The Philippine peso strengthened the most this year and stocks advanced after the nation’s sovereign outlook was raised by Moody’s Investors Service to positive.
The currency reversed losses as the amendment boosted odds the nation will be upgraded from Ba2, which is two levels below investment grade. A government report on May 31 may show gross domestic product increased 4.3 percent in the first quarter, the fastest pace in a year, according to the median estimate of economists surveyed by Bloomberg.
The peso is “the only regional currency showing solid gains after Moody’s raised the Philippines’ credit-rating outlook to positive,” said Dariusz Kowalczyk, a strategist at Credit Agricole CIB in Hong Kong.
The currency climbed 0.8 percent to 43.217 per dollar at the close in Manila, according to Tullett Prebon Plc. The peso has advanced 1.5 percent this year. It may gain another 1.2 percent to 42.70 by end-December, Kowalczyk predicted.
One-month implied volatility, a measure of exchange-rate swings used to price options, increased 35 basis points, or 0.35 percentage point, to 7.60 percent.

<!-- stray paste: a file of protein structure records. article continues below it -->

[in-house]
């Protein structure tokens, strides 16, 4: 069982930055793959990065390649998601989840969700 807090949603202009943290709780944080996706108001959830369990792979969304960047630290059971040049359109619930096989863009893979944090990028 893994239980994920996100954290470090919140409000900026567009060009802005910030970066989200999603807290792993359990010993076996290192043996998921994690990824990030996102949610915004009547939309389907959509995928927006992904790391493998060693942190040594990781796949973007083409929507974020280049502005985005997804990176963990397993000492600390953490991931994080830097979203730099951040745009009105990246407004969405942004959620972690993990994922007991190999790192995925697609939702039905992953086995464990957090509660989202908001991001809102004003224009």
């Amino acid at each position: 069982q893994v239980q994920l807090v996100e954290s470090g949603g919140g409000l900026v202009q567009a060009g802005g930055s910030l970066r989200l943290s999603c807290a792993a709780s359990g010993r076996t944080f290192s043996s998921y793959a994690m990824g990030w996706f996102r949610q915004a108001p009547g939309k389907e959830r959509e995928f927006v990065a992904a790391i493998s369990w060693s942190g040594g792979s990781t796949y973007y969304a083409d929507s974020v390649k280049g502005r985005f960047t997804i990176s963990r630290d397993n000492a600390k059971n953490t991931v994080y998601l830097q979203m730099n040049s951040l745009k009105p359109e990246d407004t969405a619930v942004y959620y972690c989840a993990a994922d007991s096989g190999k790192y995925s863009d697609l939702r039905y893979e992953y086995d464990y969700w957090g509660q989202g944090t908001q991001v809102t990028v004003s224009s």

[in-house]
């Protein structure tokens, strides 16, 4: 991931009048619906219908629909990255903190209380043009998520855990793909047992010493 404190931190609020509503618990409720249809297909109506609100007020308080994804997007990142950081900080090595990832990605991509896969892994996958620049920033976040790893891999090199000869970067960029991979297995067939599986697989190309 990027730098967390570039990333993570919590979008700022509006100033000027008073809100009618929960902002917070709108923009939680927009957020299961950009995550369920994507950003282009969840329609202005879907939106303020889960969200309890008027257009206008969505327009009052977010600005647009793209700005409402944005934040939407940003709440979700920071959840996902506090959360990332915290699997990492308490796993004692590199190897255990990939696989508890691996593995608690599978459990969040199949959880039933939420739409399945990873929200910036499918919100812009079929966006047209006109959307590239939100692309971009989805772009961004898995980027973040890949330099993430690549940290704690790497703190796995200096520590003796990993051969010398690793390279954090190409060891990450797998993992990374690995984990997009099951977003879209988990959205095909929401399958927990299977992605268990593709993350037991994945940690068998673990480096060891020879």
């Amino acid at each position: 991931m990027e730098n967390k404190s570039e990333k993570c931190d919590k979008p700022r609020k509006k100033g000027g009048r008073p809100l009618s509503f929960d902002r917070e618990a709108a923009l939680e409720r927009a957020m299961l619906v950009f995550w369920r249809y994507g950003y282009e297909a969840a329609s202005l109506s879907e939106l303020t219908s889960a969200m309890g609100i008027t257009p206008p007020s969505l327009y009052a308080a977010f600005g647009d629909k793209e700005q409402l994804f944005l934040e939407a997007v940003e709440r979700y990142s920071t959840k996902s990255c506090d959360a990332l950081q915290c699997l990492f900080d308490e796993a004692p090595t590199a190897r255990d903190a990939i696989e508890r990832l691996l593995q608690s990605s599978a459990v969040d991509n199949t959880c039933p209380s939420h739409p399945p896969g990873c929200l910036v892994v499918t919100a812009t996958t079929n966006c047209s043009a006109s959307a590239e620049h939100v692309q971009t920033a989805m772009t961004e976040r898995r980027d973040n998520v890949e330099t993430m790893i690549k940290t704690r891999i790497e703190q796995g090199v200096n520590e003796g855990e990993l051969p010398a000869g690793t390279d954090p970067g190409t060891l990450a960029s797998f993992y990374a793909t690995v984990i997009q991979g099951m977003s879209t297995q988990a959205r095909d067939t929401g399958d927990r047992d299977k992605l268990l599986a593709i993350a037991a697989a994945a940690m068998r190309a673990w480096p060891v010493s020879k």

The Philippine Stock Exchange Index (PCOMP) advanced 1.4 percent to 5,023.11, the highest close since May 14.
The Southeast Asian nation reported its second monthly budget surplus this year in April. The government has said it is committed to improving finances while also increasing spending to boost expansion to as much as 8 percent annually.
President Benigno Aquino plans to narrow the budget shortfall to 2 percent of gross domestic product by 2013 from a targeted 2.6 percent this year.
“The government of the Philippines has continued to demonstrate prudence in its fiscal management, as characterized by low budget deficits relative to its rating peers and a steadily declining level of debt relative to gross domestic product,” Moody’s said in a statement today.
The yield on the Philippines’ 5.75 percent bonds due November 2021 was steady at 5.55 percent, according to prices from Tradition Financial Services.
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